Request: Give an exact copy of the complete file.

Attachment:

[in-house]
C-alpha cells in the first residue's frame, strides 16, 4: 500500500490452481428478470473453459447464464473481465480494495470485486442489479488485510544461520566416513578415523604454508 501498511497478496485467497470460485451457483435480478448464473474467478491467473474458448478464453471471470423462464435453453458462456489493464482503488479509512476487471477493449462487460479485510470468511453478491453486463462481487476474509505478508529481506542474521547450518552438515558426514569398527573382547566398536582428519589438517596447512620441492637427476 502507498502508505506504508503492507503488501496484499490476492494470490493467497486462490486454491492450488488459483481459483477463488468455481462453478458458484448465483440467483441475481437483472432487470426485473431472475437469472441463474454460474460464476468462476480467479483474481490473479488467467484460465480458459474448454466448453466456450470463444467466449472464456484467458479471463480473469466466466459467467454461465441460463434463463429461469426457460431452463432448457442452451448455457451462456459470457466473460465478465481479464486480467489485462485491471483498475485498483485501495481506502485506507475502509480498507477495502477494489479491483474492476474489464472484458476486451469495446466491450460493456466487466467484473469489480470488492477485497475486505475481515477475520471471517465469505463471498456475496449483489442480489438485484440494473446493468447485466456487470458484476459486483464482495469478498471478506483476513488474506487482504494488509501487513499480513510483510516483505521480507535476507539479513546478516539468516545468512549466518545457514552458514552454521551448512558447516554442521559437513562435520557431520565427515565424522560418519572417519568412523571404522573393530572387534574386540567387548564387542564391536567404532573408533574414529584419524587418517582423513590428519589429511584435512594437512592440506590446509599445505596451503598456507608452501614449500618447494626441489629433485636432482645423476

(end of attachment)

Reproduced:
[in-house]
C-alpha cells in the first residue's frame, strides 16, 4: 500500500490452481428478470473453459447464464473481465480494495470485486442489479488485510544461520566416513578415523604454508 501498511497478496485467497470460485451457483435480478448464473474467478491467473474458448478464453471471470423462464435453453458462456489493464482503488479509512476487471477493449462487460479485510470468511453478491453486463462481487476474509505478508529481506542474521547450518552438515558426514569398527573382547566398536582428519589438517596447512620441492637427476 502507498502508505506504508503492507503488501496484499490476492494470490493467497486462490486454491492450488488459483481459483477463488468455481462453478458458484448465483440467483441475481437483472432487470426485473431472475437469472441463474454460474460464476468462476480467479483474481490473479488467467484460465480458459474448454466448453466456450470463444467466449472464456484467458479471463480473469466466466459467467454461465441460463434463463429461469426457460431452463432448457442452451448455457451462456459470457466473460465478465481479464486480467489485462485491471483498475485498483485501495481506502485506507475502509480498507477495502477494489479491483474492476474489464472484458476486451469495446466491450460493456466487466467484473469489480470488492477485497475486505475481515477475520471471517465469505463471498456475496449483489442480489438485484440494473446493468447485466456487470458484476459486483464482495469478498471478506483476513488474506487482504494488509501487513499480513510483510516483505521480507535476507539479513546478516539468516545468512549466518545457514552458514552454521551448512558447516554442521559437513562435520557431520565427515565424522560418519572417519568412523571404522573393530572387534574386540567387548564387542564391536567404532573408533574414529584419524587418517582423513590428519589429511584435512594437512592440506590446509599445505596451503598456507608452501614449500618447494626441489629433485636432482645423476